Tales of chaos, by our man in Basra

The British envoy who ran southern Iraq after Saddam fell was left furious by a lack of planning and support from Tony Blair.

….Part of his remit was to distribute largesse to the locals, but that meant first going cap-in-hand to the Americans for money. And along the way he had to cope with the fall-out from ill-advised policies conceived in Washington and fight off bizarre interventions – such as an Australian attempt to offload a shipment of scabby-mouthed sheep. “There was a complete absence of any plan,” says Sir Hilary Synnott, 62, who recounts his experiences in a book entitled Bad Days in Basra, published this month, five years on from the invasion. “I was sent to Basra with no piece of paper in my hand.” As the title suggests this is no gentle portrayal. The harrumphs of this seasoned diplomat are audible throughout – and he even admits now that he was tempted to call the book Bugger Basra. “It was more than two years after I came back before I could sit down and write it,” he explains. “I couldn’t have written it before because I was just in such a blind fury.”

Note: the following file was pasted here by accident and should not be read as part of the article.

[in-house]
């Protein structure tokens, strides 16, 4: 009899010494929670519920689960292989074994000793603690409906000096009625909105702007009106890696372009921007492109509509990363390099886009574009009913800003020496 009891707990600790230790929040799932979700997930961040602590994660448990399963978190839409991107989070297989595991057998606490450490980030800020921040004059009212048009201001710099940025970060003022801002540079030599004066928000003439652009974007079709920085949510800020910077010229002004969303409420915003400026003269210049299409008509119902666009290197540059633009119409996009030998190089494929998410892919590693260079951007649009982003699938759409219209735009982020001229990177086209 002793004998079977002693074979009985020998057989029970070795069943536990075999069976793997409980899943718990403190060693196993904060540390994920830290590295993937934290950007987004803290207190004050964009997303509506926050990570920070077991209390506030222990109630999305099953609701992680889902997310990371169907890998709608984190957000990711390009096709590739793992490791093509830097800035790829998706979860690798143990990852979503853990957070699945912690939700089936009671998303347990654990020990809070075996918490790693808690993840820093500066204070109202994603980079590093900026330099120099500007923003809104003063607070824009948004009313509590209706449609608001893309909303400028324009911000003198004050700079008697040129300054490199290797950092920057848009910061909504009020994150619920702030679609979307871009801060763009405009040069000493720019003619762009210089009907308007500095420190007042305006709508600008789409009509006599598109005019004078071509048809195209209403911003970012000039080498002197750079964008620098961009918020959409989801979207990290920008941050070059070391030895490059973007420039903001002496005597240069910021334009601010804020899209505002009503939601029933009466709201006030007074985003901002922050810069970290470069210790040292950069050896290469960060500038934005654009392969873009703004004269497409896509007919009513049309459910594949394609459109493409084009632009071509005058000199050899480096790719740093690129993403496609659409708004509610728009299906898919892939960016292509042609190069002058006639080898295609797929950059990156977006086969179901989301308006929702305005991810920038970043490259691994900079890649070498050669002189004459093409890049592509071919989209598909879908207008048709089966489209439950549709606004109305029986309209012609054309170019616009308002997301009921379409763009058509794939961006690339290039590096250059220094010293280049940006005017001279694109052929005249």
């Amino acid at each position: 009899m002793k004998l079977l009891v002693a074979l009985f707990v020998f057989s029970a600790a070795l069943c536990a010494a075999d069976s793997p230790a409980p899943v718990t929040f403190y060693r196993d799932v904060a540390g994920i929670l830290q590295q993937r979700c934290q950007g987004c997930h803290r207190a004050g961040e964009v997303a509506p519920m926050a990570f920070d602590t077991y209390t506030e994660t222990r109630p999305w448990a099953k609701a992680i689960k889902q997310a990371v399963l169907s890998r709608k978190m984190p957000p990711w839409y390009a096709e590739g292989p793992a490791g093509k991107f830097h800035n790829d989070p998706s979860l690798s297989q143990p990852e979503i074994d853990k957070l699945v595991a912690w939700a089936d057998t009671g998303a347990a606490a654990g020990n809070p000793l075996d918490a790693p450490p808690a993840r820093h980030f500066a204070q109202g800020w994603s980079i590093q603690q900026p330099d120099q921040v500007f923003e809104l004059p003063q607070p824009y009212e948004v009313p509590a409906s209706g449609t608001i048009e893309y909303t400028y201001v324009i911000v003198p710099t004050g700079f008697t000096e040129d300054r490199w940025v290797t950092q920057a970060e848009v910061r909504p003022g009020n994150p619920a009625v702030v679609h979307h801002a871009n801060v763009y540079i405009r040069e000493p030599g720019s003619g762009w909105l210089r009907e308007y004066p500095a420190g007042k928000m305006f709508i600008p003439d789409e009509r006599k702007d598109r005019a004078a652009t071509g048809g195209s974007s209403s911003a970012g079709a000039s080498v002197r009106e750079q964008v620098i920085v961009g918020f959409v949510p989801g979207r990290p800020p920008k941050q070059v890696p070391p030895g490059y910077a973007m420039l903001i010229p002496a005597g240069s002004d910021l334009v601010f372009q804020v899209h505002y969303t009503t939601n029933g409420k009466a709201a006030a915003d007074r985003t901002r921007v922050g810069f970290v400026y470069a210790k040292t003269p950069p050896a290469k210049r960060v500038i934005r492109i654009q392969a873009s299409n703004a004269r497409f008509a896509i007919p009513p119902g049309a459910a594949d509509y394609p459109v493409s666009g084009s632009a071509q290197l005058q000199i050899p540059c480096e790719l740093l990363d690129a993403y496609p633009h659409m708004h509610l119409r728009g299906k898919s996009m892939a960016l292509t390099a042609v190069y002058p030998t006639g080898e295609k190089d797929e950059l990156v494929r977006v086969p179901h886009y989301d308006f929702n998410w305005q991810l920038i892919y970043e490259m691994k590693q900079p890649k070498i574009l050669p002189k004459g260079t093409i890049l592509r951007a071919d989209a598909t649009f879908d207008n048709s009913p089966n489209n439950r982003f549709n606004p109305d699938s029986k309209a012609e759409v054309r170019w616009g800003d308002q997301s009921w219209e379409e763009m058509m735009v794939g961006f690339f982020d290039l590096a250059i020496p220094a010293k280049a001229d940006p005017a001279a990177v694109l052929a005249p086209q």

Or, so they say: US: Iraqi women bomber trainer caught

The U.S. military announced the capture Saturday of an insurgent leader who was recruiting and training women, including his wife, to wrap themselves in explosives and blow themselves up — the latest sign that al-Qaida in Iraq plans to keep using women to carry out suicide attacks. …..Women have recently been used more frequently by al-Qaida in Iraq as bombers, with six attacks or attempted attacks this year alone, according to U.S. military statistics. That's out of a total of 19 such attacks since the U.S.-led invasion began in 2003, Rear Adm. Gregory Smith said in a recent briefing. [So al Qaida has only done 19 attacks, out of the thousands of attacks in Iraq? Who is doing the rest? – dancewater]